When I'm not in class, I've been seeking out a warm place to read. Of course, there are countless cafès and bars, but they are not always welcoming for a long, literary stay. I need a place like the Haymarket in Northampton or La Citè in Florence, a place with coffee and books and magarì a comfy couch, a place where I can go, curl up with a book or some work, and stay for hours. I think once I find that place I will be much happier here...

mercoledì 13 gennaio 2010

Life path English lessons

I've been rediscovering my nerdiness here, and it seems to fit well with my work with the kids, especially the 5th year students. Unfortunately, I'm not sure even the most enthusiastic gesticulating about Walt Whitman and Thoreau conveys their awesomeness. I mean, I understand when the adolescents start to nod off and drool on their desks, I've been there too. But now I've seen the light! The Romantics! The idealism! Nature! Simplicity! Isn't it just great kids?
Part of the problem, the source of my enthusiasm, is that every Romantic we read seems to be speaking to me. A little bit like how in 10th grade I thought every emo singer with a swoosh hair cut was speaking to me. Same deal, only now it's Whitman.

For example, let's start with something ridiculously well-known that I just now appreciate:

I went to the woods because I wished to live deliberately, to front only the essential facts of life, and see if I could not learn what it had to teach, and not, when I came to die, discover that I had not lived. I did not wish to live what was not life, living is so dear; nor did I wish to practise resignation unless it was quite necessary. I wanted to live deep and suck out all the marrow of life, to live so sturdily and Spartanlike as to put to rout all that was not life, to cut a broad swath and shave close, to drive life into a corner, and reduce it to its lowest terms...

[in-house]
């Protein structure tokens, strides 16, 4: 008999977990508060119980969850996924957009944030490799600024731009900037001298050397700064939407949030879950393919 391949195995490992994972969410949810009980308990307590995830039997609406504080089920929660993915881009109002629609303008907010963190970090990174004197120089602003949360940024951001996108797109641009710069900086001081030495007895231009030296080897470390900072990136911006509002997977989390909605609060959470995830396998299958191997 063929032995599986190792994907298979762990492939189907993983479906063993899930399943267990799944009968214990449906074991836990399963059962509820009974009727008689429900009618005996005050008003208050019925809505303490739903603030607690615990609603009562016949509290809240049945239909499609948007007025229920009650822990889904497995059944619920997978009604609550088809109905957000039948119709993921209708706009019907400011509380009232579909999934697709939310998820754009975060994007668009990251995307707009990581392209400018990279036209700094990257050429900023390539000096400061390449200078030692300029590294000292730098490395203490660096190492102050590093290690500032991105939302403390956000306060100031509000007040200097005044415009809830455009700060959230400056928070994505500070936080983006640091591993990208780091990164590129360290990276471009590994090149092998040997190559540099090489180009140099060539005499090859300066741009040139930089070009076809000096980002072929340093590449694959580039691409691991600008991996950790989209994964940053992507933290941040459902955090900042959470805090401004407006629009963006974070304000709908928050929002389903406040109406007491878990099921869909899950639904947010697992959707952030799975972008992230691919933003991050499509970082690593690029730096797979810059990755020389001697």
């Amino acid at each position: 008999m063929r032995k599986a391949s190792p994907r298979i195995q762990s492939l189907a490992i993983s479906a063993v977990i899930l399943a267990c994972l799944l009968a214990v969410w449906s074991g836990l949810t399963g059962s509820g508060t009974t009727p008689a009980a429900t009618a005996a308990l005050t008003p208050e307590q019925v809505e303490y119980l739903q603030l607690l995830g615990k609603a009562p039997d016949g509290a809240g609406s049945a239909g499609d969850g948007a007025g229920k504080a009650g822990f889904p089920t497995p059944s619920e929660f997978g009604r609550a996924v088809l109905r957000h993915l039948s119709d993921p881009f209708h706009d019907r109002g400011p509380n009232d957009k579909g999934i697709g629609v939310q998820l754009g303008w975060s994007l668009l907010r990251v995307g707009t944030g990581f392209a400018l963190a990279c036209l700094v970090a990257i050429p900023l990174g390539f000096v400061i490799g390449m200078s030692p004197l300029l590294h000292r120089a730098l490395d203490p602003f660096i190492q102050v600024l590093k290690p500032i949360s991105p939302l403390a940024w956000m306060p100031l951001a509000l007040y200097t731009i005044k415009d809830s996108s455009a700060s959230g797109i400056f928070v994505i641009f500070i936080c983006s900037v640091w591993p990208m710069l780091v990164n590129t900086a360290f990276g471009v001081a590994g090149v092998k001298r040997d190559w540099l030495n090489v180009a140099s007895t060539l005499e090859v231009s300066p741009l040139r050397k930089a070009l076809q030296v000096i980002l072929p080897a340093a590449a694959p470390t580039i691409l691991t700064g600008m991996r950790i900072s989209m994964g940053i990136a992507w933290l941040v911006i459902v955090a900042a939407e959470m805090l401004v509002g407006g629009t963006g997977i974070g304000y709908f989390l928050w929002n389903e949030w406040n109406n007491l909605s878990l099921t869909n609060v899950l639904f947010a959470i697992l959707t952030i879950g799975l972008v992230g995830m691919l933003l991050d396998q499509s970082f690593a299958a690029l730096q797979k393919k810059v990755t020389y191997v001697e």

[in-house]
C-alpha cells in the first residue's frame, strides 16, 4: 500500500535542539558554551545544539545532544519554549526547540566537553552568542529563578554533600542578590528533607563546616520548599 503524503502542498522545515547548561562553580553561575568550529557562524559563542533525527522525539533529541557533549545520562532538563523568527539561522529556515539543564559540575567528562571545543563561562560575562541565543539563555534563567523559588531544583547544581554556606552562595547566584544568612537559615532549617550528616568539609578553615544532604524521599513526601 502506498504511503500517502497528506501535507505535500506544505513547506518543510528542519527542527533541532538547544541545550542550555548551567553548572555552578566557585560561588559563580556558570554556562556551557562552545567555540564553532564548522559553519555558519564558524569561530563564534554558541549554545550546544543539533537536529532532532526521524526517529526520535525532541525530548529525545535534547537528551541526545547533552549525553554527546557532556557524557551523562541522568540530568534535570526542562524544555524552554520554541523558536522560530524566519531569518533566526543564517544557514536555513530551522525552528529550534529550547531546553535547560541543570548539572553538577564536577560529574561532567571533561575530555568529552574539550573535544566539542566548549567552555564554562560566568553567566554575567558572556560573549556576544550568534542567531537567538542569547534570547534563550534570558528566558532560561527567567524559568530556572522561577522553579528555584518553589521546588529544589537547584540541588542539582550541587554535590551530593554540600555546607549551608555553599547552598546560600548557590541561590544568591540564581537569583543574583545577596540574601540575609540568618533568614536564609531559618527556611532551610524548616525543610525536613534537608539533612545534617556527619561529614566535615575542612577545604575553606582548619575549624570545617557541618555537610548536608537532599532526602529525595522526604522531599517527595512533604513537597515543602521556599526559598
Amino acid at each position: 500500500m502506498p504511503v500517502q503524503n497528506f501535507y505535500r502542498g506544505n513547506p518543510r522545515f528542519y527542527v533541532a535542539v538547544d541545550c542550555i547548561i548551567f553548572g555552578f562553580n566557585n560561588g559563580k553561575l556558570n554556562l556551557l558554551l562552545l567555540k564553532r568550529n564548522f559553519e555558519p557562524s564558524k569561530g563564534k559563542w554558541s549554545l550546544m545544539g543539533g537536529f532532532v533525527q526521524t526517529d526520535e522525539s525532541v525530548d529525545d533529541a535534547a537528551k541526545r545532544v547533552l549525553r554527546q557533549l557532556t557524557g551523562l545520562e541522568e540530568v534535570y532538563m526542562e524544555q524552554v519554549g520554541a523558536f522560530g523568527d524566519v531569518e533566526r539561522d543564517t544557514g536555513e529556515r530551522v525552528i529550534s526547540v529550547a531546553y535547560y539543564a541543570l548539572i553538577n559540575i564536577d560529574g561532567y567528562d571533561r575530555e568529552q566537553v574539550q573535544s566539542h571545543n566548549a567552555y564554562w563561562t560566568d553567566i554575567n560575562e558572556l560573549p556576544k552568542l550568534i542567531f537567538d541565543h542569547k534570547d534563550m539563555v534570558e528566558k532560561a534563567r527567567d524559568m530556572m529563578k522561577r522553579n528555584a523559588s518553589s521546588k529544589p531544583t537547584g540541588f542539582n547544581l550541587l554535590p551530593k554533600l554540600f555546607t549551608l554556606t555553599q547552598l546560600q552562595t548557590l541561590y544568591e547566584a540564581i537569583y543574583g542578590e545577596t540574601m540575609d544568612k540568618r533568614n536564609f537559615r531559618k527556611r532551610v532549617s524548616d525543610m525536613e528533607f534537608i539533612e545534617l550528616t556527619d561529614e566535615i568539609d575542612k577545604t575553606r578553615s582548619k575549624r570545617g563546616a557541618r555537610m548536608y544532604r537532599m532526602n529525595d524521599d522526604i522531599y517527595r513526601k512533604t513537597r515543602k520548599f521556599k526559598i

-Henry David Thoreau, beginning of Walden

Oh my god Henry, did you just peer into my soul? Or was it the literature workbook that read my mind in deciding to include your brief excerpt? I've been worried in these months (years?) that I've been too distracted to think, let alone create or decide what I want to do next. I too must go into the woods to clear my mind, I just need to figure out where/what my woods are. I think I have narrowed it down to somewhere within two countries.

(The kids did not seem so psyched about this passage, but they're an especially quiet group. Next time we meet we will get to discuss it more, and I will find out whether they are at all as impressed as I am.)

Next, Whitman:

Afoot and light-hearted I take to the open road,
Healthy, free, the world before me,
The long brown path before me leading wherever I choose.

Henceforth I ask not good-fortune, I myself am good-fortune,
Henceforth I whimper no more, postpone no more, need nothing,
Done with indoor complaints, libraries, querulous criticisms,
Strong and content I travel the open road.

The earth, that is sufficient,
I do not want the constellations any nearer,
I know they are very well where they are,
I know they suffice for those who belong to them.

(Still here I carry my old delicious burdens,
I carry them, men and women, I carry them with me wherever I go,
I swear it is impossible for me to get rid of them,